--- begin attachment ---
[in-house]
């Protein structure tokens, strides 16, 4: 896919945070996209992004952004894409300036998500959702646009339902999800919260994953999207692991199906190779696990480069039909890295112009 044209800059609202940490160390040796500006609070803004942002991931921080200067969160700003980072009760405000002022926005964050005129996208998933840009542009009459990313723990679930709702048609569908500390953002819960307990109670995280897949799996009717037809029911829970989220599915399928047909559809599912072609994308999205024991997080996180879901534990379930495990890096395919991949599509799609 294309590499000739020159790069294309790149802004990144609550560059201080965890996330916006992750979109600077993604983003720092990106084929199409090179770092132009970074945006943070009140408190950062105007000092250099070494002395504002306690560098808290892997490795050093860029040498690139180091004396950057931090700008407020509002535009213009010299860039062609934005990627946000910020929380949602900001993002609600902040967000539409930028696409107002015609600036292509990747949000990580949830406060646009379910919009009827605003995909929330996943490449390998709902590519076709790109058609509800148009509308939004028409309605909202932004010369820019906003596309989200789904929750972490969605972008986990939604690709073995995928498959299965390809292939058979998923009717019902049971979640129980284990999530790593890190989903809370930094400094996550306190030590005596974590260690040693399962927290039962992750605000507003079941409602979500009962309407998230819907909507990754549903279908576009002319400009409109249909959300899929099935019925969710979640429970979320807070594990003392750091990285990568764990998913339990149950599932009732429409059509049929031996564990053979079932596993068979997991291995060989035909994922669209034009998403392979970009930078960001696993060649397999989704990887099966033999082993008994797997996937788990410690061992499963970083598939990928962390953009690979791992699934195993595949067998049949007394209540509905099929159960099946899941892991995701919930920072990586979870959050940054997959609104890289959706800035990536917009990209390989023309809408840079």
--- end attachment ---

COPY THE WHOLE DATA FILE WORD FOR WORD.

[in-house]
């Protein structure tokens, strides 16, 4: 896919945070996209992004952004894409300036998500959702646009339902999800919260994953999207692991199906190779696990480069039909890295112009 044209800059609202940490160390040796500006609070803004942002991931921080200067969160700003980072009760405000002022926005964050005129996208998933840009542009009459990313723990679930709702048609569908500390953002819960307990109670995280897949799996009717037809029911829970989220599915399928047909559809599912072609994308999205024991997080996180879901534990379930495990890096395919991949599509799609 294309590499000739020159790069294309790149802004990144609550560059201080965890996330916006992750979109600077993604983003720092990106084929199409090179770092132009970074945006943070009140408190950062105007000092250099070494002395504002306690560098808290892997490795050093860029040498690139180091004396950057931090700008407020509002535009213009010299860039062609934005990627946000910020929380949602900001993002609600902040967000539409930028696409107002015609600036292509990747949000990580949830406060646009379910919009009827605003995909929330996943490449390998709902590519076709790109058609509800148009509308939004028409309605909202932004010369820019906003596309989200789904929750972490969605972008986990939604690709073995995928498959299965390809292939058979998923009717019902049971979640129980284990999530790593890190989903809370930094400094996550306190030590005596974590260690040693399962927290039962992750605000507003079941409602979500009962309407998230819907909507990754549903279908576009002319400009409109249909959300899929099935019925969710979640429970979320807070594990003392750091990285990568764990998913339990149950599932009732429409059509049929031996564990053979079932596993068979997991291995060989035909994922669209034009998403392979970009930078960001696993060649397999989704990887099966033999082993008994797997996937788990410690061992499963970083598939990928962390953009690979791992699934195993595949067998049949007394209540509905099929159960099946899941892991995701919930920072990586979870959050940054997959609104890289959706800035990536917009990209390989023309809408840079």